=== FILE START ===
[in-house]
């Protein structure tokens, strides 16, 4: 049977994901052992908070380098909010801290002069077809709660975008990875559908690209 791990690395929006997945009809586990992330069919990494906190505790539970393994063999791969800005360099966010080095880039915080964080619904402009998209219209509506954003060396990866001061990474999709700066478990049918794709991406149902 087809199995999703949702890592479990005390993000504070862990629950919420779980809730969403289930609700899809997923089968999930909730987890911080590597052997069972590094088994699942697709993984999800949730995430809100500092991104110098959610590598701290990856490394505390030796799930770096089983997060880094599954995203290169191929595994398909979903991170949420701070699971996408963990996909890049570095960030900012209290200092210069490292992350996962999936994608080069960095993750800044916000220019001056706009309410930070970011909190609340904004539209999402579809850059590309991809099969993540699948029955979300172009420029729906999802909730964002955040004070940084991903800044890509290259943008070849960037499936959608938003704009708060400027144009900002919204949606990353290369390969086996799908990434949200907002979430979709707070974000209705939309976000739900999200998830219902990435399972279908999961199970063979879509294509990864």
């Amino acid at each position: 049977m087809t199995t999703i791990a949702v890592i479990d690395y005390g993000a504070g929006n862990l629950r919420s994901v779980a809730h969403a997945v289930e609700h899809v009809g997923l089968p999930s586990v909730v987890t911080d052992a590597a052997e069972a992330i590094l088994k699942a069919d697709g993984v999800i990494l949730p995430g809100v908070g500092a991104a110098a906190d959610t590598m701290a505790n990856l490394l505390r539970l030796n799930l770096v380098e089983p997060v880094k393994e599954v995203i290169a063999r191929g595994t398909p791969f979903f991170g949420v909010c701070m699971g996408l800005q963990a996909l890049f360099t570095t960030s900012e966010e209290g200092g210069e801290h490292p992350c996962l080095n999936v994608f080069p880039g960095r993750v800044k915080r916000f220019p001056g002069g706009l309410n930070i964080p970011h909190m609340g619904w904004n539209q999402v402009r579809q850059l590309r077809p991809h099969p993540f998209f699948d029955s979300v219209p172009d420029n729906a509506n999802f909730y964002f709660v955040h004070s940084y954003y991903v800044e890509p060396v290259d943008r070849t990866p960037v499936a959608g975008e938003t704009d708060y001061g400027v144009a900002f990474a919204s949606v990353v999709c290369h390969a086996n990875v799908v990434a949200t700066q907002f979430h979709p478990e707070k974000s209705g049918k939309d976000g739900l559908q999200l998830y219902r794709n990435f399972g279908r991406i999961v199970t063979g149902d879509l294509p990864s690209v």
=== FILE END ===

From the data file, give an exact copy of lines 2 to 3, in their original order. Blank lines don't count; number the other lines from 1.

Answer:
């Protein structure tokens, strides 16, 4: 049977994901052992908070380098909010801290002069077809709660975008990875559908690209 791990690395929006997945009809586990992330069919990494906190505790539970393994063999791969800005360099966010080095880039915080964080619904402009998209219209509506954003060396990866001061990474999709700066478990049918794709991406149902 087809199995999703949702890592479990005390993000504070862990629950919420779980809730969403289930609700899809997923089968999930909730987890911080590597052997069972590094088994699942697709993984999800949730995430809100500092991104110098959610590598701290990856490394505390030796799930770096089983997060880094599954995203290169191929595994398909979903991170949420701070699971996408963990996909890049570095960030900012209290200092210069490292992350996962999936994608080069960095993750800044916000220019001056706009309410930070970011909190609340904004539209999402579809850059590309991809099969993540699948029955979300172009420029729906999802909730964002955040004070940084991903800044890509290259943008070849960037499936959608938003704009708060400027144009900002919204949606990353290369390969086996799908990434949200907002979430979709707070974000209705939309976000739900999200998830219902990435399972279908999961199970063979879509294509990864």
């Amino acid at each position: 049977m087809t199995t999703i791990a949702v890592i479990d690395y005390g993000a504070g929006n862990l629950r919420s994901v779980a809730h969403a997945v289930e609700h899809v009809g997923l089968p999930s586990v909730v987890t911080d052992a590597a052997e069972a992330i590094l088994k699942a069919d697709g993984v999800i990494l949730p995430g809100v908070g500092a991104a110098a906190d959610t590598m701290a505790n990856l490394l505390r539970l030796n799930l770096v380098e089983p997060v880094k393994e599954v995203i290169a063999r191929g595994t398909p791969f979903f991170g949420v909010c701070m699971g996408l800005q963990a996909l890049f360099t570095t960030s900012e966010e209290g200092g210069e801290h490292p992350c996962l080095n999936v994608f080069p880039g960095r993750v800044k915080r916000f220019p001056g002069g706009l309410n930070i964080p970011h909190m609340g619904w904004n539209q999402v402009r579809q850059l590309r077809p991809h099969p993540f998209f699948d029955s979300v219209p172009d420029n729906a509506n999802f909730y964002f709660v955040h004070s940084y954003y991903v800044e890509p060396v290259d943008r070849t990866p960037v499936a959608g975008e938003t704009d708060y001061g400027v144009a900002f990474a919204s949606v990353v999709c290369h390969a086996n990875v799908v990434a949200t700066q907002f979430h979709p478990e707070k974000s209705g049918k939309d976000g739900l559908q999200l998830y219902r794709n990435f399972g279908r991406i999961v199970t063979g149902d879509l294509p990864s690209v």